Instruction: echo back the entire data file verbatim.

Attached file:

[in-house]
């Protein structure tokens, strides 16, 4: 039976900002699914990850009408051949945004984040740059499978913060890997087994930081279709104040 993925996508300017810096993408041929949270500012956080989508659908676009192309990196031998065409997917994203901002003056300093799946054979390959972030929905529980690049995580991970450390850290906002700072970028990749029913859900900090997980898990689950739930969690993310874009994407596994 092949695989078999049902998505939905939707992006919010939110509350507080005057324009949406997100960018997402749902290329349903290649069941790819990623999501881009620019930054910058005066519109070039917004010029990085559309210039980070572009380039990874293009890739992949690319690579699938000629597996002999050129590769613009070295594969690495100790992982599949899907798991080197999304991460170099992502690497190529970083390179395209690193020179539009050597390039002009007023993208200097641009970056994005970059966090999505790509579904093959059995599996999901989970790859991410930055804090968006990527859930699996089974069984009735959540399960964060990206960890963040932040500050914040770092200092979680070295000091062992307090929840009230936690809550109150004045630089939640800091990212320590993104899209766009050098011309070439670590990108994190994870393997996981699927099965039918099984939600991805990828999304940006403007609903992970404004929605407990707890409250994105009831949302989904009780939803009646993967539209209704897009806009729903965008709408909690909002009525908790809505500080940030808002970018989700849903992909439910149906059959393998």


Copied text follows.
[in-house]
């Protein structure tokens, strides 16, 4: 039976900002699914990850009408051949945004984040740059499978913060890997087994930081279709104040 993925996508300017810096993408041929949270500012956080989508659908676009192309990196031998065409997917994203901002003056300093799946054979390959972030929905529980690049995580991970450390850290906002700072970028990749029913859900900090997980898990689950739930969690993310874009994407596994 092949695989078999049902998505939905939707992006919010939110509350507080005057324009949406997100960018997402749902290329349903290649069941790819990623999501881009620019930054910058005066519109070039917004010029990085559309210039980070572009380039990874293009890739992949690319690579699938000629597996002999050129590769613009070295594969690495100790992982599949899907798991080197999304991460170099992502690497190529970083390179395209690193020179539009050597390039002009007023993208200097641009970056994005970059966090999505790509579904093959059995599996999901989970790859991410930055804090968006990527859930699996089974069984009735959540399960964060990206960890963040932040500050914040770092200092979680070295000091062992307090929840009230936690809550109150004045630089939640800091990212320590993104899209766009050098011309070439670590990108994190994870393997996981699927099965039918099984939600991805990828999304940006403007609903992970404004929605407990707890409250994105009831949302989904009780939803009646993967539209209704897009806009729903965008709408909690909002009525908790809505500080940030808002970018989700849903992909439910149906059959393998």